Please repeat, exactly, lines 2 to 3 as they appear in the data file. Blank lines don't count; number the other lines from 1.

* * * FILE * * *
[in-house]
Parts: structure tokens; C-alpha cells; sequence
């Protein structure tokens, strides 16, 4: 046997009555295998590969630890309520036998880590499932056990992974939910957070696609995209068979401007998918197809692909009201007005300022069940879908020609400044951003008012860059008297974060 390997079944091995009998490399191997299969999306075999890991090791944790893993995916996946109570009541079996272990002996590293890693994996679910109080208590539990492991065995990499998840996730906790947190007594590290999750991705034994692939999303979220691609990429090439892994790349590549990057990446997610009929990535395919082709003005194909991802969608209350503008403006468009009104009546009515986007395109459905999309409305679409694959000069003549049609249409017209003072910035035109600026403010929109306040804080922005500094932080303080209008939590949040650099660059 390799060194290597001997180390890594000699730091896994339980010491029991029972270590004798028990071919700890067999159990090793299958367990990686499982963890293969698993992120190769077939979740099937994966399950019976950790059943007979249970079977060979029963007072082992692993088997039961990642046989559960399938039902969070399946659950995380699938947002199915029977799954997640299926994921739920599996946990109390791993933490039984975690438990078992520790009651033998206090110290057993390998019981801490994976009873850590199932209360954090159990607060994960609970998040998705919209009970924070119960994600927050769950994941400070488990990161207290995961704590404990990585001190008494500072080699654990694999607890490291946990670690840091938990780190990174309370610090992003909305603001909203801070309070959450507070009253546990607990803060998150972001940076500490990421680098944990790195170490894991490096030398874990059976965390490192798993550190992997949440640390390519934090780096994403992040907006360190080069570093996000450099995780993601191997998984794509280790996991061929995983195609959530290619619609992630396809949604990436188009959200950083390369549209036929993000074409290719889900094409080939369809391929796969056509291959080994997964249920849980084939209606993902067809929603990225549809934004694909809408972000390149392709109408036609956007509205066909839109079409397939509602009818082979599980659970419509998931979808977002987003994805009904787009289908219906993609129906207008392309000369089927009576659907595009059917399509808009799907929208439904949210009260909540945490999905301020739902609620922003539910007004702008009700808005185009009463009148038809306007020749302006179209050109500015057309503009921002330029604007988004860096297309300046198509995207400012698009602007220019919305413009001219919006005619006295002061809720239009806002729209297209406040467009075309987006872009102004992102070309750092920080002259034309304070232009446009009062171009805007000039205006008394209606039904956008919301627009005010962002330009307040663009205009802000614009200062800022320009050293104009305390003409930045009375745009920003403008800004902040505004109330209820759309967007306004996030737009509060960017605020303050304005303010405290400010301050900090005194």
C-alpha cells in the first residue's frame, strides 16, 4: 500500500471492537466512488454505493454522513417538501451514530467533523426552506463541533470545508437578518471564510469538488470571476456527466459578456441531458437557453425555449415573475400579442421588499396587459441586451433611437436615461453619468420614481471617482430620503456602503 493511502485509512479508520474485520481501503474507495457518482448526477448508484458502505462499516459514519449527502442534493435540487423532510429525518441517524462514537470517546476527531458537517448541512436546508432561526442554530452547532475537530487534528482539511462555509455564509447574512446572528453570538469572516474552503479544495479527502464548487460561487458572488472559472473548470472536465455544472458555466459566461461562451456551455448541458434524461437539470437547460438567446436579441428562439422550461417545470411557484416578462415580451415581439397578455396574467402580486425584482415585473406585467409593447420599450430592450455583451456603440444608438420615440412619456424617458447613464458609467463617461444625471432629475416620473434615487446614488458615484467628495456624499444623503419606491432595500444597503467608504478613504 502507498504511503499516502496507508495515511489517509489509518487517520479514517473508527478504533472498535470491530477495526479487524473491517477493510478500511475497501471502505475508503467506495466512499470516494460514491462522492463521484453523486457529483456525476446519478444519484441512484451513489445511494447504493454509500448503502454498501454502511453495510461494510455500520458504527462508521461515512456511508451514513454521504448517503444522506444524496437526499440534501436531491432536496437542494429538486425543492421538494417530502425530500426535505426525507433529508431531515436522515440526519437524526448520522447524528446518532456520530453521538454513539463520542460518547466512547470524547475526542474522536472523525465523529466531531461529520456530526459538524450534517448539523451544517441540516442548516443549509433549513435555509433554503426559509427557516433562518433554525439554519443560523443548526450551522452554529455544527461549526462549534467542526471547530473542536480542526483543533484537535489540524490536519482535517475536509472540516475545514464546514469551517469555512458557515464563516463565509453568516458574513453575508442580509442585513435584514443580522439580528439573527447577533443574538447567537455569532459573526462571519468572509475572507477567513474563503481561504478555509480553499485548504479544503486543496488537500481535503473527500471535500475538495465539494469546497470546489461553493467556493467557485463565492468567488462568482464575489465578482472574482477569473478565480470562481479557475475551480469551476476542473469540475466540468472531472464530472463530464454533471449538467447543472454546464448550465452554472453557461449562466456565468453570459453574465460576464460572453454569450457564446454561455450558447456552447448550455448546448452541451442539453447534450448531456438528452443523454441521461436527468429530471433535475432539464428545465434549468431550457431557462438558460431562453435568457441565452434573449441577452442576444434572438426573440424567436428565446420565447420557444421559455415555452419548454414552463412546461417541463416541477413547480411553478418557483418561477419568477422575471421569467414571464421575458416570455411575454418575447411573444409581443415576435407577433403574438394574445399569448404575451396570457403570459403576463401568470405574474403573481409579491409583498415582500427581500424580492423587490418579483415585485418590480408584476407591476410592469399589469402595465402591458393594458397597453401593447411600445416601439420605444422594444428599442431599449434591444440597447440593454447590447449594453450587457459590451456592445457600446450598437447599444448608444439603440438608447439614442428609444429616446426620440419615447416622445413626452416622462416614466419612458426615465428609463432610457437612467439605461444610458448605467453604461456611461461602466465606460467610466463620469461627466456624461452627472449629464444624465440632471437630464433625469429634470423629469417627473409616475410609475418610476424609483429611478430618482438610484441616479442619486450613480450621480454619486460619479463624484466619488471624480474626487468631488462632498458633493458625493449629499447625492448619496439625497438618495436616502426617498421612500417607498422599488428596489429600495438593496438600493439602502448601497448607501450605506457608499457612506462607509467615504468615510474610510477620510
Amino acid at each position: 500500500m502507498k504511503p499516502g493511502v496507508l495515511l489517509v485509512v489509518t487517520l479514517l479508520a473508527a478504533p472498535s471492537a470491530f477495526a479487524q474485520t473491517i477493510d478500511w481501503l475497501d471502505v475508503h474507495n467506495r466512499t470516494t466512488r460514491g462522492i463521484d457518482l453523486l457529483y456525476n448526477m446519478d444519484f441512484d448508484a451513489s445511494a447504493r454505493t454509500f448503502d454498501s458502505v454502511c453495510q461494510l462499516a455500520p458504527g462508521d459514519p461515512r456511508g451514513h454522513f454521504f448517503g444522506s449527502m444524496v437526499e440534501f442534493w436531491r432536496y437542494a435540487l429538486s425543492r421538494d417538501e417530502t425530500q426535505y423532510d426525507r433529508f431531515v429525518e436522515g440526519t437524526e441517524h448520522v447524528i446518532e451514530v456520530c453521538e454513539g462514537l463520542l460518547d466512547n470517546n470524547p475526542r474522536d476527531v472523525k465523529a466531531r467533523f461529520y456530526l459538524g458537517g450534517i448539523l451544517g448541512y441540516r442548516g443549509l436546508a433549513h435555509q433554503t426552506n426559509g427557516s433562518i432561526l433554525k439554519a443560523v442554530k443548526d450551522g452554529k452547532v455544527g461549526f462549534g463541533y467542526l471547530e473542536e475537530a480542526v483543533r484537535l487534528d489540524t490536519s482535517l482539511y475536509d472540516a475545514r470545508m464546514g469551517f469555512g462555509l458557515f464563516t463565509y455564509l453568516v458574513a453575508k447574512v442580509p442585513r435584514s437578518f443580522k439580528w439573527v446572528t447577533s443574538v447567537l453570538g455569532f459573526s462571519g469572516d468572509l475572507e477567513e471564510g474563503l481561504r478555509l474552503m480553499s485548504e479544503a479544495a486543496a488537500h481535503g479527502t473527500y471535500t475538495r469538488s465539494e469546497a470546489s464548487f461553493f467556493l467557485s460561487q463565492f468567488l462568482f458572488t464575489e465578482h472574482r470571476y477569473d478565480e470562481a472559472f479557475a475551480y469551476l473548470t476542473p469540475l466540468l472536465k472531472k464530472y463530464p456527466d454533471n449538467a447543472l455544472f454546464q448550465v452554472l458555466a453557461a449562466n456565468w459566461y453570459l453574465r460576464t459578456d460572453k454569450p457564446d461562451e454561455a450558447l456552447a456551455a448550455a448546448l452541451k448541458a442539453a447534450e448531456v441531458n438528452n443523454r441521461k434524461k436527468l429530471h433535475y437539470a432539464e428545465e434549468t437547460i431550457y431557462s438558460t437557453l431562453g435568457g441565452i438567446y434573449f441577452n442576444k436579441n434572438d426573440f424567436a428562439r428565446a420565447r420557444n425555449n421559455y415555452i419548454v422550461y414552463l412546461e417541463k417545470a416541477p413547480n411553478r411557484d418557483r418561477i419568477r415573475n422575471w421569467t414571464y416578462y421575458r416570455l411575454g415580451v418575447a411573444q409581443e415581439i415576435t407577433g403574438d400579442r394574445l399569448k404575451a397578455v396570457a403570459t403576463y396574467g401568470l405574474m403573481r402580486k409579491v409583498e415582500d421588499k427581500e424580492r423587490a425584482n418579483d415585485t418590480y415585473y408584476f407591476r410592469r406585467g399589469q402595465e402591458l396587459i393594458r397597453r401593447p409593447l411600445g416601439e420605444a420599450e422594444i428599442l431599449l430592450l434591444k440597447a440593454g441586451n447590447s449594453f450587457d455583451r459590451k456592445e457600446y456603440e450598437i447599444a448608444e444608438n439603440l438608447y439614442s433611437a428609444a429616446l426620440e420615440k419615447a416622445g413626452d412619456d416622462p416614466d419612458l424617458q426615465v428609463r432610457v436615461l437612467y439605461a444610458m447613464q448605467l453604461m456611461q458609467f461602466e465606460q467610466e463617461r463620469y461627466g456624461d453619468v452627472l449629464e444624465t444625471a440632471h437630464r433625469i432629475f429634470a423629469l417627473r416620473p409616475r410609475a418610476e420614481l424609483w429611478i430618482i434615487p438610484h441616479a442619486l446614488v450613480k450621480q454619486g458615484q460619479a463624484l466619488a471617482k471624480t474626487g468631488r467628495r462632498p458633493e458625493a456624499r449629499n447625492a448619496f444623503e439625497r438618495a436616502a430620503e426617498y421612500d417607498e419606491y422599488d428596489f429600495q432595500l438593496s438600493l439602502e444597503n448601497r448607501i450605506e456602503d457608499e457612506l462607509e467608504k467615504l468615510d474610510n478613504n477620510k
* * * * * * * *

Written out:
Parts: structure tokens; C-alpha cells; sequence
């Protein structure tokens, strides 16, 4: 046997009555295998590969630890309520036998880590499932056990992974939910957070696609995209068979401007998918197809692909009201007005300022069940879908020609400044951003008012860059008297974060 390997079944091995009998490399191997299969999306075999890991090791944790893993995916996946109570009541079996272990002996590293890693994996679910109080208590539990492991065995990499998840996730906790947190007594590290999750991705034994692939999303979220691609990429090439892994790349590549990057990446997610009929990535395919082709003005194909991802969608209350503008403006468009009104009546009515986007395109459905999309409305679409694959000069003549049609249409017209003072910035035109600026403010929109306040804080922005500094932080303080209008939590949040650099660059 390799060194290597001997180390890594000699730091896994339980010491029991029972270590004798028990071919700890067999159990090793299958367990990686499982963890293969698993992120190769077939979740099937994966399950019976950790059943007979249970079977060979029963007072082992692993088997039961990642046989559960399938039902969070399946659950995380699938947002199915029977799954997640299926994921739920599996946990109390791993933490039984975690438990078992520790009651033998206090110290057993390998019981801490994976009873850590199932209360954090159990607060994960609970998040998705919209009970924070119960994600927050769950994941400070488990990161207290995961704590404990990585001190008494500072080699654990694999607890490291946990670690840091938990780190990174309370610090992003909305603001909203801070309070959450507070009253546990607990803060998150972001940076500490990421680098944990790195170490894991490096030398874990059976965390490192798993550190992997949440640390390519934090780096994403992040907006360190080069570093996000450099995780993601191997998984794509280790996991061929995983195609959530290619619609992630396809949604990436188009959200950083390369549209036929993000074409290719889900094409080939369809391929796969056509291959080994997964249920849980084939209606993902067809929603990225549809934004694909809408972000390149392709109408036609956007509205066909839109079409397939509602009818082979599980659970419509998931979808977002987003994805009904787009289908219906993609129906207008392309000369089927009576659907595009059917399509808009799907929208439904949210009260909540945490999905301020739902609620922003539910007004702008009700808005185009009463009148038809306007020749302006179209050109500015057309503009921002330029604007988004860096297309300046198509995207400012698009602007220019919305413009001219919006005619006295002061809720239009806002729209297209406040467009075309987006872009102004992102070309750092920080002259034309304070232009446009009062171009805007000039205006008394209606039904956008919301627009005010962002330009307040663009205009802000614009200062800022320009050293104009305390003409930045009375745009920003403008800004902040505004109330209820759309967007306004996030737009509060960017605020303050304005303010405290400010301050900090005194």